Old 09-27-2006, 04:48 PM   #3
landev
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To be continued....

Gracias! This looks like what I'm after... only I won't be able to confirm for a bit. I'm currently up to the skivies in aligators so will follow up on this as soon as I get a chance and let you know how things turn out. Thanks for the input!
 
Old 10-05-2006, 02:02 PM   #4
landev
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Well, I've had some time to devote to this puzzle, but haven't had much luck. I used the cookbook approach, using your 1:1 NAT example with addresses on both sides of the firewall. Seems like the firewall isn't routing the requests to the shielded machine. I suppose I may be doing something wrong, but have retried multiple times with no success. I remain mystified at this point.
 
Old 10-06-2006, 01:12 AM   #5
win32sux
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Quote:
Originally Posted by landev
Well, I've had some time to devote to this puzzle, but haven't had much luck. I used the cookbook approach, using your 1:1 NAT example with addresses on both sides of the firewall. Seems like the firewall isn't routing the requests to the shielded machine. I suppose I may be doing something wrong, but have retried multiple times with no success. I remain mystified at this point.
check if you have forwarding enabled in your kernel:
Code:
cat /proc/sys/net/ipv4/ip_forward
if you get a zero as output of that, then it's disabled... enable it with a:
Code:
echo "1" > /proc/sys/net/ipv4/ip_forward
to make the change "permanent", stick a line like this in your /etc/sysctl.conf file:
Code:
net/ipv4/ip_forward=1
 
Old 10-10-2006, 05:23 PM   #6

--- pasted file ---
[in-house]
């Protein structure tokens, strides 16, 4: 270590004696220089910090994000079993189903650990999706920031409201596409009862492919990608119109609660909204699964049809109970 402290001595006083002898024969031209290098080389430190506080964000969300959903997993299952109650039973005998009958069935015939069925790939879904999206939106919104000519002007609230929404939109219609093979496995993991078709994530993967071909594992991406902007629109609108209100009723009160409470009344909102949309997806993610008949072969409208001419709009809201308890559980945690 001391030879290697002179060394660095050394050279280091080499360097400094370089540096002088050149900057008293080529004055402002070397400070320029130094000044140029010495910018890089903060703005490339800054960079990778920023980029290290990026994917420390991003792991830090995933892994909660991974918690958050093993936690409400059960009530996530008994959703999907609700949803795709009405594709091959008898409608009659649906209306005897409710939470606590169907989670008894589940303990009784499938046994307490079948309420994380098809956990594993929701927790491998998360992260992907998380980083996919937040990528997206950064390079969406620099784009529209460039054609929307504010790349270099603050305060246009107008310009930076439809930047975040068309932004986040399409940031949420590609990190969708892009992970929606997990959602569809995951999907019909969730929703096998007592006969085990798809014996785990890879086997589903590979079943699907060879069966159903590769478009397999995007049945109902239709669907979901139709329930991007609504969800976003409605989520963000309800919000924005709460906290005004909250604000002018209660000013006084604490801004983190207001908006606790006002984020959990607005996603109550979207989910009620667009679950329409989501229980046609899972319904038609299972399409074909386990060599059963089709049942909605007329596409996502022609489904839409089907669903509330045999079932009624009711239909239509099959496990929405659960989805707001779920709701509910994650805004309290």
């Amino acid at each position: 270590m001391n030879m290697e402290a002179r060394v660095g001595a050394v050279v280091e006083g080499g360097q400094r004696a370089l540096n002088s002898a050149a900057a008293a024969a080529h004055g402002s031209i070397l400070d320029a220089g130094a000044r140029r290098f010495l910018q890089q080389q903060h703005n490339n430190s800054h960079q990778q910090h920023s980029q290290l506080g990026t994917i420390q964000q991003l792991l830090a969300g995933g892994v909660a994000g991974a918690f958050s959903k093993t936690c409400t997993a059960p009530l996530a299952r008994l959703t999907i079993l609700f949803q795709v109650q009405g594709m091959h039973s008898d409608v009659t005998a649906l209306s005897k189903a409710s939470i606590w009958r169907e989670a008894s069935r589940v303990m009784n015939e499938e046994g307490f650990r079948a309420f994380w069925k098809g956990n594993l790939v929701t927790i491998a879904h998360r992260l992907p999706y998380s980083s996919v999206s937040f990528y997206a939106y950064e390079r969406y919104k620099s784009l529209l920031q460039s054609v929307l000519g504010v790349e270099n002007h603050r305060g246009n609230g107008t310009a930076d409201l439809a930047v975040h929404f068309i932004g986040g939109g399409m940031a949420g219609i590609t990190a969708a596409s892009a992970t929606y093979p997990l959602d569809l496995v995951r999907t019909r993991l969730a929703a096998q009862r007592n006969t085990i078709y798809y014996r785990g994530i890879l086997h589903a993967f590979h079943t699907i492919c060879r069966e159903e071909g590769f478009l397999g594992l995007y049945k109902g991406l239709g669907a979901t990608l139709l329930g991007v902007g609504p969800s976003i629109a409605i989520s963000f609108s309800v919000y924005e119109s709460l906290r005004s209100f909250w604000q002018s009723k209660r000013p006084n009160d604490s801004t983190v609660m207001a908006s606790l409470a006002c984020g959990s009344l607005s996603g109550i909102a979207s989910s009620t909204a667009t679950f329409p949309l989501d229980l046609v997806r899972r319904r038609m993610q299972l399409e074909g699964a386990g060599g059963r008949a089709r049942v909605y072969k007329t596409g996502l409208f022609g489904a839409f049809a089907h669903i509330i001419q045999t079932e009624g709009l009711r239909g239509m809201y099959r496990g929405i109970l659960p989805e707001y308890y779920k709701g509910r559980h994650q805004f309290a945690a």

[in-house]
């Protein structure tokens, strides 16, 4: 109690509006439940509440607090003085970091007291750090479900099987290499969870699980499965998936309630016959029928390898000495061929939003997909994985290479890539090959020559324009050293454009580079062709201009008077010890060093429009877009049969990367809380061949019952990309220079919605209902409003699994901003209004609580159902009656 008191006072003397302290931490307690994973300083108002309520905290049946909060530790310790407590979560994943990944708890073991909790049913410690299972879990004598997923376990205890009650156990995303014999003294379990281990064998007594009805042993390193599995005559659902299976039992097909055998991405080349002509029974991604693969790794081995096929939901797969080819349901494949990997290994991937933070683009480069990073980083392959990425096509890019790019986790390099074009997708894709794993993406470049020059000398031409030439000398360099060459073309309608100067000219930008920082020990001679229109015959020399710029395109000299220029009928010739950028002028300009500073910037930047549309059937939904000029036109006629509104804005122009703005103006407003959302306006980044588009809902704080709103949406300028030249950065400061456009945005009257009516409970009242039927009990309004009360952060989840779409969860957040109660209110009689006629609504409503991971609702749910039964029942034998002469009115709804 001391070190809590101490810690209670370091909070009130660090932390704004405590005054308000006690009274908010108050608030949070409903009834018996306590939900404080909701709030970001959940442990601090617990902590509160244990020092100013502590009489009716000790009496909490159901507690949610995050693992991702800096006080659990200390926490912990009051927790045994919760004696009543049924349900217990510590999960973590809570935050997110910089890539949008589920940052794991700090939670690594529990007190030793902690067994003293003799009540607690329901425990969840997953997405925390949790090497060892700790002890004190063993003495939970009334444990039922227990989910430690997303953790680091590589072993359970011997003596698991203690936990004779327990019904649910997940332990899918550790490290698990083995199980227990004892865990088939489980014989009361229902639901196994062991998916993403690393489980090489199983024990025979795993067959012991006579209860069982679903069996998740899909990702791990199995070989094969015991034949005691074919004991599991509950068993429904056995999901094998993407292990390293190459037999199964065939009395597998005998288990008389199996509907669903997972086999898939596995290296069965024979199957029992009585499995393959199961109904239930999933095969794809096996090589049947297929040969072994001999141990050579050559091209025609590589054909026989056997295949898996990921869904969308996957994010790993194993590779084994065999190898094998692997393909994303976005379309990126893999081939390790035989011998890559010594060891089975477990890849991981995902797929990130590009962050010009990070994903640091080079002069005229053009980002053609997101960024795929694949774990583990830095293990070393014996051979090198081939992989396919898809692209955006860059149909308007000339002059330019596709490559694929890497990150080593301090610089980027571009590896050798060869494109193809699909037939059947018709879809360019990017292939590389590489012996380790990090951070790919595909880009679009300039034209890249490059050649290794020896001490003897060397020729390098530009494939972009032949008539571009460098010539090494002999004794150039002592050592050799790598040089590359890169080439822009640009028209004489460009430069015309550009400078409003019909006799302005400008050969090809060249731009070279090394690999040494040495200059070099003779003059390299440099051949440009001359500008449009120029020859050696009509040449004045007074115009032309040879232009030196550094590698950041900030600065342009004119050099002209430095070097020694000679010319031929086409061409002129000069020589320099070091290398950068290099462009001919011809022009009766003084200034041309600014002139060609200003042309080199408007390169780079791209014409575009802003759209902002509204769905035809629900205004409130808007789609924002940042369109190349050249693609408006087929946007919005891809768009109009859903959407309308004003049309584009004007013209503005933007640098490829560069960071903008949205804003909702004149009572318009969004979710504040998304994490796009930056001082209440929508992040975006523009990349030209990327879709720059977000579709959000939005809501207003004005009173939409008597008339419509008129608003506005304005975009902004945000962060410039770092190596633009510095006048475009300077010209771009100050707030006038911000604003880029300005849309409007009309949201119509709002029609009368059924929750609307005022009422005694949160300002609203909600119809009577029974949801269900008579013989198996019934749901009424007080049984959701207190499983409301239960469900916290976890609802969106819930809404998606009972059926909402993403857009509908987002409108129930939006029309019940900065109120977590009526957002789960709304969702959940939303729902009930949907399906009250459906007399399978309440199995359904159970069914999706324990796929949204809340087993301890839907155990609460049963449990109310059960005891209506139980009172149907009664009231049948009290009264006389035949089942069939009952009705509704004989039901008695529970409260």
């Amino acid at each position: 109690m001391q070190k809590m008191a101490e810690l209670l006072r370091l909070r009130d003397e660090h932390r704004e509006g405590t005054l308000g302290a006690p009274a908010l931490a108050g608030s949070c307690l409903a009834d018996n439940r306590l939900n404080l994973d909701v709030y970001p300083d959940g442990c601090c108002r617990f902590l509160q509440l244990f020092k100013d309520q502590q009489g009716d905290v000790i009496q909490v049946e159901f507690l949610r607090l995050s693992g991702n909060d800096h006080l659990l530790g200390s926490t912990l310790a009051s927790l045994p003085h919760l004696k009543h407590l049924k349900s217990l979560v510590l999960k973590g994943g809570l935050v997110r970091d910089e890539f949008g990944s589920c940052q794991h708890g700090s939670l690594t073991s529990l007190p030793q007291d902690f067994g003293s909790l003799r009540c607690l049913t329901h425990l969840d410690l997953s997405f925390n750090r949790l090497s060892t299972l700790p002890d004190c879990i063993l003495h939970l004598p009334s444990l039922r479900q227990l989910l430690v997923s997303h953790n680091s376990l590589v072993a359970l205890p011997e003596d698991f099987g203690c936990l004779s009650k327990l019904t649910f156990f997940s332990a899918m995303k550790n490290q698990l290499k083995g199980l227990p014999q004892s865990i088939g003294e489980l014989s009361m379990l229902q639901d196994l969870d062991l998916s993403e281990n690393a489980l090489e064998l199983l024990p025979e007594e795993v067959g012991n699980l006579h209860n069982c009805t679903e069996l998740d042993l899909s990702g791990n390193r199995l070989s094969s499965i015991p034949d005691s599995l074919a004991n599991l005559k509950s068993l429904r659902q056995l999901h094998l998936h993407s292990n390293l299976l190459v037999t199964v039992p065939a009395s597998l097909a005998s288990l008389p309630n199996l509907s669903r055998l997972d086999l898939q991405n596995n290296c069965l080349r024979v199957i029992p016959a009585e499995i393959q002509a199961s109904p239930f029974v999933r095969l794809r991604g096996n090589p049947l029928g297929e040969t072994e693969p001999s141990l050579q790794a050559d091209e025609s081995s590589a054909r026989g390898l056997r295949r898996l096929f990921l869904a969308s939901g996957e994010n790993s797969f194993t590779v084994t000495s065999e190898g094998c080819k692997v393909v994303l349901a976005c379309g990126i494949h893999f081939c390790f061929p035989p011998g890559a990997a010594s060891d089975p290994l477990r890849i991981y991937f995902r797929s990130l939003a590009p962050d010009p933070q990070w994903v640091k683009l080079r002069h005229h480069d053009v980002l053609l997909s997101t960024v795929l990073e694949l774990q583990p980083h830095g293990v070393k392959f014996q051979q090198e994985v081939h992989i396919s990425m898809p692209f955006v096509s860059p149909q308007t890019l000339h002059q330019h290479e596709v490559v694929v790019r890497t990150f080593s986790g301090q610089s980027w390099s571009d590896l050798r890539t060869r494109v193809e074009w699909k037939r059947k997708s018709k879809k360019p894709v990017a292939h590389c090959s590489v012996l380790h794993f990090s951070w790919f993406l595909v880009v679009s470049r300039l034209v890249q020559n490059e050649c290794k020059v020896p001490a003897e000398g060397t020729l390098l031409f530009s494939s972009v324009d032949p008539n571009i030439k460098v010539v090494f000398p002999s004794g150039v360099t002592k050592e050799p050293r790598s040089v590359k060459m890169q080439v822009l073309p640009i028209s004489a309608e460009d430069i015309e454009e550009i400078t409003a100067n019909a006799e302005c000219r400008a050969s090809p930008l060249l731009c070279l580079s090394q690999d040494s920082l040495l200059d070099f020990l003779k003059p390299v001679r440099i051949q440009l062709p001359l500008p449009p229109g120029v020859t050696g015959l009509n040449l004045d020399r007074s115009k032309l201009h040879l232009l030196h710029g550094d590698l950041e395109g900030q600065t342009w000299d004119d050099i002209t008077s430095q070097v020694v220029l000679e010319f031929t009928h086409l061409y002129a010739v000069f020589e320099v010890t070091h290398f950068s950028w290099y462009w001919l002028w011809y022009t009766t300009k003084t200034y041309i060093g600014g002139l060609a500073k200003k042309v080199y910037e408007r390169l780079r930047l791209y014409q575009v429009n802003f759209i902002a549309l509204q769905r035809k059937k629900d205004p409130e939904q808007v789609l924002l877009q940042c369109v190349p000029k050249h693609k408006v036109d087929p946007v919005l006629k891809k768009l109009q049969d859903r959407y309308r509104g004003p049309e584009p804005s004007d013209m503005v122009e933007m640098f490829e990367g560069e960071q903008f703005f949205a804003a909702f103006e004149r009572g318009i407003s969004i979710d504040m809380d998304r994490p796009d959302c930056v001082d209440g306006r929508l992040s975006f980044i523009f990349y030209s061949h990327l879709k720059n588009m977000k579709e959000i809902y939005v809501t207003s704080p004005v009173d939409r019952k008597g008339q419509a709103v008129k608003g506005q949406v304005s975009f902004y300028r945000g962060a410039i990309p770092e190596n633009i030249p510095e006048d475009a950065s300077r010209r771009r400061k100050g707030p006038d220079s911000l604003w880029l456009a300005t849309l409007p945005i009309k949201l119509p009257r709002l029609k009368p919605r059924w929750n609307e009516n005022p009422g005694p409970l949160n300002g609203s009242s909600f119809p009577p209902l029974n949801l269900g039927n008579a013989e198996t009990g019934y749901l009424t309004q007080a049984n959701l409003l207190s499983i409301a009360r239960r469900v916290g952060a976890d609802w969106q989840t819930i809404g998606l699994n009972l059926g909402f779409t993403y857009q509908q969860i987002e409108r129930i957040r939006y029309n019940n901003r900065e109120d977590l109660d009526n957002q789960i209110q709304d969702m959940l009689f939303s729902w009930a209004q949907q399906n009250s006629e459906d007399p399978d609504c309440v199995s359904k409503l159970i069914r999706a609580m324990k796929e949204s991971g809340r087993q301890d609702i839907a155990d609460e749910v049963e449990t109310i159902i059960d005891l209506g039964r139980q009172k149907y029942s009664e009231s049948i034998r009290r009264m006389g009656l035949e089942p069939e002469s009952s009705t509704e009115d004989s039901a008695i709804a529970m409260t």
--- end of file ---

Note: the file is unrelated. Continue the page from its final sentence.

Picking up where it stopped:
landev
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The fowarding is enabled and remains so after boot, so I guess that part is in place. Still don't seem to be able to route to the inside address though.
 
Old 10-10-2006, 06:22 PM   #7
win32sux
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make sure you're using the right interface names...

make sure you flushed all your rules before you applied these...

can't think of anything else right now... =/

BTW, which of the scripts are you using??
 
Old 10-13-2006, 10:03 AM   #8
landev
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The interface names are correct and I've done the flushing. I imagine the problem is something small that I'm overlooking... just can't think what it is. Part of the problem is that I haven't had a great deal of time to sit down and muscle through this (spread too damned thin at this job!) I will continue to play with this when I get more time and will let you know once things are working.

Not sure which scripts you are referring to...
 
Old 10-13-2006, 11:29 AM   #9
win32sux
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Quote:
Originally Posted by landev
The interface names are correct and I've done the flushing. I imagine the problem is something small that I'm overlooking... just can't think what it is. Part of the problem is that I haven't had a great deal of time to sit down and muscle through this (spread too damned thin at this job!) I will continue to play with this when I get more time and will let you know once things are working.
cool... if you can, post the output of:
Code:
iptables -L -v -n
and:
Code:
iptables -t nat -L -v -n
Quote:
Not sure which scripts you are referring to...
i posted two, one for if you have several external IPs, and one for if you have only one external IP...
 
Old 10-17-2006, 05:17 PM   #10
landev
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I used the script for multiple IPs.

The output of iptables -t nat -L -v -n is:

Chain PREROUTING (policy ACCEPT 82 packets, 12217 bytes)
pkts bytes target prot opt in out source destination
0 0 DNAT tcp -- eth0 * 0.0.0.0/0 10.1.1.3 tcp dpt:5555 to:192.168.168.3
0 0 DNAT tcp -- eth0 * 0.0.0.0/0 10.1.1.7 tcp dpt:5555 to:192.168.168.7

Chain POSTROUTING (policy ACCEPT 0 packets, 0 bytes)
pkts bytes target prot opt in out source destination
0 0 MASQUERADE all -- * eth0 0.0.0.0/0 0.0.0.0/0
0 0 SNAT all -- * eth0 192.168.168.3 0.0.0.0/0 to:10.1.1.3
0 0 SNAT all -- * eth0 192.168.168.7 0.0.0.0/0 to:10.1.1.7

Chain OUTPUT (policy ACCEPT 0 packets, 0 bytes)
pkts bytes target prot opt in out source destination


The output of iptables -t nat -L -v -n is:

Chain INPUT (policy DROP 0 packets, 0 bytes)
pkts bytes target prot opt in out source destination
0 0 ACCEPT tcp -- * * 10.1.1.4 0.0.0.0/0 tcp flags:!0x16/0x02
0 0 ACCEPT udp -- * * 10.1.1.4 0.0.0.0/0
0 0 ACCEPT tcp -- * * 10.1.1.240 0.0.0.0/0 tcp flags:!0x16/0x02
0 0 ACCEPT udp -- * * 10.1.1.240 0.0.0.0/0
0 0 ACCEPT tcp -- * * 10.1.1.36 0.0.0.0/0 tcp flags:!0x16/0x02
0 0 ACCEPT udp -- * * 10.1.1.36 0.0.0.0/0